Back when Patriots linebackers coach Jerod Mayo was employed by NBC Sports Boston, on more than one occasion, he looked back at the 2009 team as a team in transition.

He was a captain in just his second year. Tedy Bruschi and Rodney Harrison had retired. Mike Vrabel and Richard Seymour had been traded. From the outside looking in, there was a leadership void, though the team at the time was prohibited from discussing it publicly.  

"Bill came out in that 2009," Mayo remembered, "and said, 'You know what, we're not going to talk about leadership at all. We know what we have to do internally and we're going to do that.' 

"When you start talking about things like that it just adds gasoline to stories, 'Oh the sense of urgency is not there.' "

Whether they would acknowledge it or not, something was missing from that year's Patriots team.

They still had players like Tom Brady, Kevin Faulk, Vince Wilfork. Logan Mankins and Matt Light on the roster. But as we saw in the NFL Films documentary "A Football Life," which followed Belichick for a behind-the-scenes look at how that season played out, there were issues with that group that it couldn't overcome. 

Belichick famously complained to Brady late in the season that he couldn't get that year's team to play the way he wanted them to play. They weren't mentally tough. They shrunk in big moments. Eventually they were ushered out of the postseason at home in the Wild Card Round.


The Patriots met that same fate last season with plenty of leadership on their roster.

So having the right balance of respected veterans — culture-carriers — isn't the be-all-end-all when it comes to NFL success. But the 2009 example is a decent one in terms of showing how having the right people in the room doesn't hurt. 

That's a long way of bringing us to this: In re-signing Matthew Slater and Devin McCourty, the Patriots made a pair of critical moves over the weekend to help maintain the culture that Belichick has diligently built and maintained over 20 years. 

On the field, both players are coming off of one of their best seasons. Slater, at 34, earned his fifth First-Team All-Pro nod. McCourty, at 32, picked off five passes — his most since 2012 — and quarterbacked a secondary that was the strength of the league's top defense. 

Off the field, both players embody the qualities laid out on the doors in and out of the Patriots facility.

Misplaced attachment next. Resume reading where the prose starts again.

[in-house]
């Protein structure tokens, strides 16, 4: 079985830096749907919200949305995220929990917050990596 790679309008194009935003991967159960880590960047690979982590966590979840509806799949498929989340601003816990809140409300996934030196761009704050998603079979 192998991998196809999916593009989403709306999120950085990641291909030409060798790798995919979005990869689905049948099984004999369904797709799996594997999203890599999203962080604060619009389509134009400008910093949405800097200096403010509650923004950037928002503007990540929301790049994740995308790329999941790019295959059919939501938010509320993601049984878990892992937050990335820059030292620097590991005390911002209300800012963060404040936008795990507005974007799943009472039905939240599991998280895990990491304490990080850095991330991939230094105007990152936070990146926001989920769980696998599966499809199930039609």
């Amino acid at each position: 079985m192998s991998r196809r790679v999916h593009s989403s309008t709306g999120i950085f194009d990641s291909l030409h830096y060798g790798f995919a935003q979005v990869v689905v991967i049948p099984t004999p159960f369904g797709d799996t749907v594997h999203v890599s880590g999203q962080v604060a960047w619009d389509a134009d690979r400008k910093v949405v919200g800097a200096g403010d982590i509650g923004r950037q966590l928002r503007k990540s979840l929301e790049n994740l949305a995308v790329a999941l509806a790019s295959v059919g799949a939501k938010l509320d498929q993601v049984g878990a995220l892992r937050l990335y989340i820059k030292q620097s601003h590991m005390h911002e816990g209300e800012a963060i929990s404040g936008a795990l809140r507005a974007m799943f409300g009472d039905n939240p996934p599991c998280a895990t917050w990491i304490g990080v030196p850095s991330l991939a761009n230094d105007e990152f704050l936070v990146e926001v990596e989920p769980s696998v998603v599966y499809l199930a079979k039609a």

Walking in, a sign insists that players, "do your job," "work hard," "be attentive" and "put the team first." On the way out, they're told "don't believe or fuel the hype," "manage expectations," "ignore the noise," and "speak for yourself." 

They are the leaders of their respective position groups, and both have been captains since 2011. Because of everything they bring to the table — and because the possibility looms that the Patriots may be without Brady in 2020 — they still possess tremendous value to the organization. And that fact was reflected in the contracts they earned. 

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Slater's contract is reportedly worth $5.3 million over two years, upper-tier payment for a core special-teamer. McCourty, meanwhile, can earn up to $23 million over two years. For a safety approaching his mid-30s, that's significant dollar value. 

Neither should prevent the Patriots from making a play for Brady, whose prospective new deal with the team can be constructed creatively for cap purposes now that the new CBA has passed

Even with respected vets like Julian Edelman, Jason McCourty, Patrick Chung, David Andrews, Duron Harmon, Marcus Cannon, James White, Jonathan Jones and Lawrence Guy all under contract, with Brady's future uncertain, keeping both Slater and McCourty in house prevents an offseason leadership hemorrhage that might've loomed had that trio scattered simultaneously.

With those two and others in the fold, there's now the opportunity for current staples within the program to pave the way for a younger core for multiple years — a core that's still taking shape with players like Isaiah Wynn, N'Keal Harry, Jarrett Stidham and Chase Winovich — as Belichick heads toward his third decade at the helm.